Eddie's hit goes a bit more believably in the '70 version. He goes to the room above Barton's, gets out his gun, and then rolls randomly. Eddie must have a mental numbering system, because the die roll somehow comes up plastic explosive golf balls. And he seems to have the murder method in mind before he chooses it: how was he going to shoot or garrote his target from the room above him?

Meanwhile, with nothing else to do, Greg Morris wanders around the hotel room and makes little gun-finger pointing gestures at the dummy of himself he's set up as a lure. Presumably they edited out the little "ka-pow" sounds that Mr. Morris made as he did this.


In the '70 version, Eddie lowers the wad of plastic explosives down the air vent via a string to the target's room. he uses a series of phone calls to keep Barney there, sets the timer, cuts off the string so no one will see it (why not move a chair in front of the vent?) and leaves. When Willy spots Eddie coming out and lets Jim know, Jim realizes that Eddie has already set the hit in motion. Using his photographic memory (??), Jim remembers the air vent next to the phone and figures that Eddie keeps calling to keep Barney near the phone. After Jim's warning, Barney gets out just in time.

Eddie waits across the street. The IMF has anticipated this and Willy gives the signal to an IMF agent to run out and say that the target has been blown to bits. Which seems like rather excessive planning: what if Eddie had shot Barney up close?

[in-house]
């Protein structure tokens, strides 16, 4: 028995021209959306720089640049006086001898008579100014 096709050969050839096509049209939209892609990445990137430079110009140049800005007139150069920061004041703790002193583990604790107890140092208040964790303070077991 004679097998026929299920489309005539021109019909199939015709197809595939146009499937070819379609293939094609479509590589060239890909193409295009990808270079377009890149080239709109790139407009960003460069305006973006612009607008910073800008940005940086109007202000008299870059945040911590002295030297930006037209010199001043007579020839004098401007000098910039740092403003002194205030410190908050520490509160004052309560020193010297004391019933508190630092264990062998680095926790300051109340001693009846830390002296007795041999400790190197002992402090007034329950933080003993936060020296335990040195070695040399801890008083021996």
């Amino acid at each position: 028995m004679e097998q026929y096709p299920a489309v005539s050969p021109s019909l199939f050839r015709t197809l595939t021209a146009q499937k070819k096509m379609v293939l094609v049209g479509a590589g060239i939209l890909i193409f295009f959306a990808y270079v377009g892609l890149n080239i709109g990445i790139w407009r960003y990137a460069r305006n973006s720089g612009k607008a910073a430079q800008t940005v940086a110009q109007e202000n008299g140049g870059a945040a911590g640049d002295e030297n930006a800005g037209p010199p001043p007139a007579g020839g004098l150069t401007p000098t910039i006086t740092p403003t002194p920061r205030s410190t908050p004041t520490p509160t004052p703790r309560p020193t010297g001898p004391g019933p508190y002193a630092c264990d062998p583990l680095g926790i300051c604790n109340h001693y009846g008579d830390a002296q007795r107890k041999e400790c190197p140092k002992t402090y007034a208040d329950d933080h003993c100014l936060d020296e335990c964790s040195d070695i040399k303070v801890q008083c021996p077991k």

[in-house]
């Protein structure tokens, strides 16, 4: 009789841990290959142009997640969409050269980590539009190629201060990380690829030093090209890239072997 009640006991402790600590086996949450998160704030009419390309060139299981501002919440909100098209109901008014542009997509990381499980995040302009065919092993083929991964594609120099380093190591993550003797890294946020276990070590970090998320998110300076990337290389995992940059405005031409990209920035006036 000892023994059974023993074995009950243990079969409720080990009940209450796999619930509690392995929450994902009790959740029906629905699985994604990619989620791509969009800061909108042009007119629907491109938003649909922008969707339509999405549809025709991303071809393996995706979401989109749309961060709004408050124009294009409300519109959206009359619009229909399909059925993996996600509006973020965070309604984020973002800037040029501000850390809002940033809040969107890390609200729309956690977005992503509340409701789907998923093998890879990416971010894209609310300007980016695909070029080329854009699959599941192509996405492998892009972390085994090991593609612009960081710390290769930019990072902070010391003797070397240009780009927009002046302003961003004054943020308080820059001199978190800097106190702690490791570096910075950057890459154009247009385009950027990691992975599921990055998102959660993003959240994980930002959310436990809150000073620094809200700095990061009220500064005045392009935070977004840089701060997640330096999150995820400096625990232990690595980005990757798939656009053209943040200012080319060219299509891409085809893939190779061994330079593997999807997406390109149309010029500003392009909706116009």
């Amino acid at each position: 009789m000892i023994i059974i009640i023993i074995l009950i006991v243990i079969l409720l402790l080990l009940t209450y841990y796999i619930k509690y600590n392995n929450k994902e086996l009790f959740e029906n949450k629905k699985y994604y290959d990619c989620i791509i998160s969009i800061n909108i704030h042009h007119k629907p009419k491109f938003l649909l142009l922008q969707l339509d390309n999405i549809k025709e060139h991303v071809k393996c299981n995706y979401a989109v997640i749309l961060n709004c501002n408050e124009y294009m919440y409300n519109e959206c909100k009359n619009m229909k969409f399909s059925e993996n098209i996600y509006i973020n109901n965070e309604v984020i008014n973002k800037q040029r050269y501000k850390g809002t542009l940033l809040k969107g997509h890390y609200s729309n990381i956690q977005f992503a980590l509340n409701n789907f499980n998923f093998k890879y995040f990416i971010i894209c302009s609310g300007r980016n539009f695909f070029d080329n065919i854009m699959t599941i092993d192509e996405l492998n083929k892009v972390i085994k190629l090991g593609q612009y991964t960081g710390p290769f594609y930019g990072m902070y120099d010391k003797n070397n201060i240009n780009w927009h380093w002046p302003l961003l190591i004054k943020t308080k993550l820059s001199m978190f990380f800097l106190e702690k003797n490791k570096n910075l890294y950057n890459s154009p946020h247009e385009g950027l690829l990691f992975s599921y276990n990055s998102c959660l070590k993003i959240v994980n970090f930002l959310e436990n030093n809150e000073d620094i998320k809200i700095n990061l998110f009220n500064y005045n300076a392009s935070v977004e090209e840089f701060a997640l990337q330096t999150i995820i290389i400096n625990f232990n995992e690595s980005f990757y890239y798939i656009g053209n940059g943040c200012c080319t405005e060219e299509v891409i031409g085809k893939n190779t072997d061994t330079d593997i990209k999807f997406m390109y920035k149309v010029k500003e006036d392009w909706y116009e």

In a nice bit that they unfortunately changed for the '88 version, Dana doesn't try to fake-kill Eddie. Instead they set it up to make it look like Scorpio killed her and was going to kill Eddie as well. This eliminates a potential problem in the '88 version: what if Matthew had shot Casey in the head? Anyhoo, Eddie hails a cab (driven by Willy, although there's no reason for it), and orders him to drive to Scorpio's estate in the hills. The others pick up Dana and follow.


Eddie bursts in on Scorpio, who is named Alfred Chambers both here and in the '88 version. So why change Eddie's name, but not Chambers'? Scorpio is reading a book but conveniently has a pistol hidden in his sofa. When a PO'd Eddie shoots him, Scorpio shoots Eddie. The IMF team comes in, Paris calls for an ambulance (??) and the police, and Willy checks Eddie's pulse and gives a little "He's dead, Jim" shake of his head. Since the creative team was supposedly going to bring back Eddie if it had gone to season 8, apparently Willy isn't very good at identifying dead people. Jim roll's Eddie's dice and they come up snake eyes. The end.